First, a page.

Summary: Spirit filled people 1) Sing (Ephesians 5:19), 2) Say Thanks (Ephesians 5:20) and are 3) Submissive (Ephesians 5:21)
If there was one thing that was evident to be seen among the children that participated in Vacation Bible School this week, it was joy. They sang songs that talked about God and His love. They had assistance from leaders and helpers in everything from crafts to snacks. There were activities that they deliberately needed assistance to complete them, that encouraged a spirit of cooperation and thankfulness. Since all the activities came at particular times and in particular ways, it fostered a need to follow instruction. In many ways this was to a short explanation of the nature of the Christian life itself, to be filled the Spirit of God.
Being “filled” with the Spirit in Scripture... refers to our being so under the Holy Spirit’s control and leading that our thought and life are entirely taken up with Jesus Christ, to whom it is the Spirit’s chief responsibility to bear witness. ... The reason why we should desire to be so filled with God’s Spirit is that we might bear a faithful and effective testimony to Jesus Christ. Quite obviously, this will be a testimony conveyed by the upright character of our lives (Boice, J. M. (1988). Ephesians: an expositional commentary (p. 188). Grand Rapids, MI: Ministry Resources Library.)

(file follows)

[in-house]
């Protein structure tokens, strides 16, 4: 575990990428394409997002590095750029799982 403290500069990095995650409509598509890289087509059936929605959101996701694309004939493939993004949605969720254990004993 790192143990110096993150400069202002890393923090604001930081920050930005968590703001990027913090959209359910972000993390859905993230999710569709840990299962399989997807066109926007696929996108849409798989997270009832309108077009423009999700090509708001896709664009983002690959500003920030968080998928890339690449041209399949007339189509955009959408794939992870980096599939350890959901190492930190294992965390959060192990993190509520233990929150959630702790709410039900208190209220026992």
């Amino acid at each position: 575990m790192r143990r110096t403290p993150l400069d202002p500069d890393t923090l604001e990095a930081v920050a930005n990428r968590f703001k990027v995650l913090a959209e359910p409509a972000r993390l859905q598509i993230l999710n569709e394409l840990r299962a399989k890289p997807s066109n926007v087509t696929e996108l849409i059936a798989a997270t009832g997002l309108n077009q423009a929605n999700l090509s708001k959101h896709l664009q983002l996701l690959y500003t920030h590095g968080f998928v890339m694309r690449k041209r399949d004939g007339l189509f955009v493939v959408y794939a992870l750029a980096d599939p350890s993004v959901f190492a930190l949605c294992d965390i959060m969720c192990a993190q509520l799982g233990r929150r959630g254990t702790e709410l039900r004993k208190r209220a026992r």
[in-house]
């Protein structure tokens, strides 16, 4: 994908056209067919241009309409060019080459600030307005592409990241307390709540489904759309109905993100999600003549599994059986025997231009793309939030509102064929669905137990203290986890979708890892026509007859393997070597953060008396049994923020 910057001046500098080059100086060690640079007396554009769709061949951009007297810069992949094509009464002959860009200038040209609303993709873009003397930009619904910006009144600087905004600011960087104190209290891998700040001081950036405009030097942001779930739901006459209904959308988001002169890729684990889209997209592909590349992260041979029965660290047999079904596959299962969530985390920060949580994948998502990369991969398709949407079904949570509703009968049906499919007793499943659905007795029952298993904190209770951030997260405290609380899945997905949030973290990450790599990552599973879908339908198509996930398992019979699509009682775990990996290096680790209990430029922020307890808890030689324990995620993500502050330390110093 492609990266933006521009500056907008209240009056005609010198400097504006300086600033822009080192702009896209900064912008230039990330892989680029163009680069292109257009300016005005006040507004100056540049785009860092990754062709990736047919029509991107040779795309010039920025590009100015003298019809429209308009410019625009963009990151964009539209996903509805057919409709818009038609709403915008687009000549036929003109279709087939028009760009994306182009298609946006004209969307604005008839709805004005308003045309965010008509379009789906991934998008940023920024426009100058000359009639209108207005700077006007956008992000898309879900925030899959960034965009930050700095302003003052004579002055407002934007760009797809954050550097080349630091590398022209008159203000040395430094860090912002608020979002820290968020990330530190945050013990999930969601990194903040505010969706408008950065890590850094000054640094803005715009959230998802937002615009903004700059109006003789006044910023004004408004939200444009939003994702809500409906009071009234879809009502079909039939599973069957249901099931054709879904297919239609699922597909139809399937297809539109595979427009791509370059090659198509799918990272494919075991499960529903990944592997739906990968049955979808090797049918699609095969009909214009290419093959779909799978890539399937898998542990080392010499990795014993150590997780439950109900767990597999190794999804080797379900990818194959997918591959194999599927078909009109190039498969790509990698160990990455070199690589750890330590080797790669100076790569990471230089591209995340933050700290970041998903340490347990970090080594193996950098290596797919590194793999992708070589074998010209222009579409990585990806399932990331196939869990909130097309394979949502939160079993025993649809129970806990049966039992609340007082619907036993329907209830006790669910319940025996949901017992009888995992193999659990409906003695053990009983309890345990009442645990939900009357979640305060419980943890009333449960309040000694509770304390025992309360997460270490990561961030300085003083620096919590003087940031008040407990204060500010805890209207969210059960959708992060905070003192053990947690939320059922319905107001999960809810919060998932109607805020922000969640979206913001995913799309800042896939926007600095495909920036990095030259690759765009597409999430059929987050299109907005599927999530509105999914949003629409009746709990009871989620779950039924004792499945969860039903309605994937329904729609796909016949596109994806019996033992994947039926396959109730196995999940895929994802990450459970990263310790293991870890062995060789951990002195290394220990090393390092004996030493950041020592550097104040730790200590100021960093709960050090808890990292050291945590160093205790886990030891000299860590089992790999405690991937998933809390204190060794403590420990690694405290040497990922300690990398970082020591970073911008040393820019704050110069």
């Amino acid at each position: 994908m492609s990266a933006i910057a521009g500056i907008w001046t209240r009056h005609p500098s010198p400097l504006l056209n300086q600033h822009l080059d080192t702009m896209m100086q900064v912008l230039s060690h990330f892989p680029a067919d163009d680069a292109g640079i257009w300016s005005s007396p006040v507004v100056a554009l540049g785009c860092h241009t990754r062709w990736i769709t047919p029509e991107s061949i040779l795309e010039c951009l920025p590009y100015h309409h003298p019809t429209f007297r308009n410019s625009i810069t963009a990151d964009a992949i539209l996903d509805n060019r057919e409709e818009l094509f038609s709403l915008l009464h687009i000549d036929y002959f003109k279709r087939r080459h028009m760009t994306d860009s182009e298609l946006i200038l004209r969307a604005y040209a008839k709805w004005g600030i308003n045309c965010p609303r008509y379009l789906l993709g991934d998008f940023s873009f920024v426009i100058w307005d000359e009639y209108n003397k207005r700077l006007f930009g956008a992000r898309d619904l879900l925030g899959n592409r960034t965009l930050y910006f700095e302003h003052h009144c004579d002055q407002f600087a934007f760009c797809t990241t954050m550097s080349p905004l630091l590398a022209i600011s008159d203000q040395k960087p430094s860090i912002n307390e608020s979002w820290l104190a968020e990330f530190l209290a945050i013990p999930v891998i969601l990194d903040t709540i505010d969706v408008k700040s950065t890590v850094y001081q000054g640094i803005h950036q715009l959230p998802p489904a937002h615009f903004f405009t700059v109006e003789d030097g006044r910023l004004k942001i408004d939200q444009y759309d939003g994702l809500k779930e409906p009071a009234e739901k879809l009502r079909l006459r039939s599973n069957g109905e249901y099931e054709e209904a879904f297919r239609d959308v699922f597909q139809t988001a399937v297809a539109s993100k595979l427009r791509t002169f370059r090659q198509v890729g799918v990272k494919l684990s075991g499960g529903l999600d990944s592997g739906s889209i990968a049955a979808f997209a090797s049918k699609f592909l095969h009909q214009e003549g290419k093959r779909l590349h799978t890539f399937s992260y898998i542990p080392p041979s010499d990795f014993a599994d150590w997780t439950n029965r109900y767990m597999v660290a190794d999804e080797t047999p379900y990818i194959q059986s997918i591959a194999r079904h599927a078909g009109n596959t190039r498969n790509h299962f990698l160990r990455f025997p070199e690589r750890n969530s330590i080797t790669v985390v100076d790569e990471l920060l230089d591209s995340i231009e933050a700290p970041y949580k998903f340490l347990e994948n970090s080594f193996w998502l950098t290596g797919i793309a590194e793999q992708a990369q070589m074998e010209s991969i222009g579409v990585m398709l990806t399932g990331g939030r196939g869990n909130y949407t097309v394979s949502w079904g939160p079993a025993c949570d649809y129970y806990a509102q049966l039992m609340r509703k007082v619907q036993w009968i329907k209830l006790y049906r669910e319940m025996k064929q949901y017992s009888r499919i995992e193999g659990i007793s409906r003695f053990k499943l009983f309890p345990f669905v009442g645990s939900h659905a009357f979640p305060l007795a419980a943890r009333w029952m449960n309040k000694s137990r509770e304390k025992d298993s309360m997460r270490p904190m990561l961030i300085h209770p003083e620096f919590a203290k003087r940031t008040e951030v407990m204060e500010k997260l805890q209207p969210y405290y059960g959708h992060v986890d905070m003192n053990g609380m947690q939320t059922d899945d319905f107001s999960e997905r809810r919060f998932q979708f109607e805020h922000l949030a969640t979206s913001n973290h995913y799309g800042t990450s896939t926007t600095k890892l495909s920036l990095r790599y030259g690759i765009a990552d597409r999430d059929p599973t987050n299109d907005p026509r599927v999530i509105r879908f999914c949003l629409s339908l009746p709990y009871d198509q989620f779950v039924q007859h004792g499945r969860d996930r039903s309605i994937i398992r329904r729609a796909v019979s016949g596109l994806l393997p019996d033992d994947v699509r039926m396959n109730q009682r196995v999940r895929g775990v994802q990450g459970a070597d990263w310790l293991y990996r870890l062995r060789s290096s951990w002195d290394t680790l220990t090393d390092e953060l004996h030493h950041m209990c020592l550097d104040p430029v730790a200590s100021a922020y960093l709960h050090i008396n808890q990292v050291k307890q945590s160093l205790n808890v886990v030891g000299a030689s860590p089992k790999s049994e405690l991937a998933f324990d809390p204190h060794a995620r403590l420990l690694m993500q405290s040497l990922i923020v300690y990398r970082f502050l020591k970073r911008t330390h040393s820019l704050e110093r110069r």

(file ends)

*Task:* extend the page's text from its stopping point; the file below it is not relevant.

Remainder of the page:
Spirit filled people:
1) Sing (Ephesians 5:19
Ephesians 5:19 addressing one another in psalms and hymns and spiritual songs, singing and making melody to the Lord with your heart, (ESV)
Following His command to be filled with the Spirit, Paul now gives a summary of the consequences of obedience to that command. Consequences of the Spirit–filled life (which greatly enrich our understanding of its nature) are mentioned throughout the remainder of the epistle, and in Ephesians 5 we are given three of the most significant ones: singing, giving thanks, and submission. When God’s Spirit controls us he will put a song in our own hearts and on our lips, give us thankfulness to God, and make us submissive to others. The first is initially inward, the second upward, and the third outward.
In addressing one another, the tense is present continuous (literally, ‘speaking’). This does not mean that they talk rather than sing, but simply stresses the importance of the words over the lyrics of praise, and the mutual encouragement to be gained from this exercise (Uprichard, H. (2004). A Study Commentary on Ephesians (p. 296). Darlington, England; Auburn, MA: Evangelical Press.).
• The selfish approach is to keep silent or to address someone when we feel like it. In addressing one another, we a oriented to another's situation and needs. Here, there is the communal ministry in music.
The Spirit–filled life produces music. Whether one has a good voice or cannot carry a tune, the Spirit–filled Christian is a singing Christian. Nothing is more indicative of a fulfilled life, a contented soul, and a joyful heart than the expression of song. In Ephesians 5:19 Paul explains among whom, from where, with what, to whom, and how Spirit–filled believers are to sing.